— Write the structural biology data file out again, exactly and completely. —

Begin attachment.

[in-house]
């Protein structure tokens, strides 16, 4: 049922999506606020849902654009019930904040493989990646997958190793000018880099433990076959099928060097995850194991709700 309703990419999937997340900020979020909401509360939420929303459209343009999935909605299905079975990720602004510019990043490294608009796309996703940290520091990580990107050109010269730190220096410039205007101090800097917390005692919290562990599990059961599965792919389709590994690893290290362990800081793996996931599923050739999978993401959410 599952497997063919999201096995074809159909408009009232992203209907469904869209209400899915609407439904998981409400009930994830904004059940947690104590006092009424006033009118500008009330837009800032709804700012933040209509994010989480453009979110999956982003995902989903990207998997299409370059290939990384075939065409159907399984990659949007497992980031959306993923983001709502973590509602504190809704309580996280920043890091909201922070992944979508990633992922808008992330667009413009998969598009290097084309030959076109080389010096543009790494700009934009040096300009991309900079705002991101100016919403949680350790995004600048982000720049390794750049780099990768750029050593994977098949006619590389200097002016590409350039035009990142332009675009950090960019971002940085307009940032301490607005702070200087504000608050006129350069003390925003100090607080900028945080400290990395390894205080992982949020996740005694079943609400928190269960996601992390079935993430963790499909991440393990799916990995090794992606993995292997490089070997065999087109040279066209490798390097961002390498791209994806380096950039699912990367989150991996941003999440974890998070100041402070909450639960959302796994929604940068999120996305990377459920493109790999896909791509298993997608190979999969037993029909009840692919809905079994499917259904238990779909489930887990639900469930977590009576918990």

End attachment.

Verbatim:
[in-house]
């Protein structure tokens, strides 16, 4: 049922999506606020849902654009019930904040493989990646997958190793000018880099433990076959099928060097995850194991709700 309703990419999937997340900020979020909401509360939420929303459209343009999935909605299905079975990720602004510019990043490294608009796309996703940290520091990580990107050109010269730190220096410039205007101090800097917390005692919290562990599990059961599965792919389709590994690893290290362990800081793996996931599923050739999978993401959410 599952497997063919999201096995074809159909408009009232992203209907469904869209209400899915609407439904998981409400009930994830904004059940947690104590006092009424006033009118500008009330837009800032709804700012933040209509994010989480453009979110999956982003995902989903990207998997299409370059290939990384075939065409159907399984990659949007497992980031959306993923983001709502973590509602504190809704309580996280920043890091909201922070992944979508990633992922808008992330667009413009998969598009290097084309030959076109080389010096543009790494700009934009040096300009991309900079705002991101100016919403949680350790995004600048982000720049390794750049780099990768750029050593994977098949006619590389200097002016590409350039035009990142332009675009950090960019971002940085307009940032301490607005702070200087504000608050006129350069003390925003100090607080900028945080400290990395390894205080992982949020996740005694079943609400928190269960996601992390079935993430963790499909991440393990799916990995090794992606993995292997490089070997065999087109040279066209490798390097961002390498791209994806380096950039699912990367989150991996941003999440974890998070100041402070909450639960959302796994929604940068999120996305990377459920493109790999896909791509298993997608190979999969037993029909009840692919809905079994499917259904238990779909489930887990639900469930977590009576918990």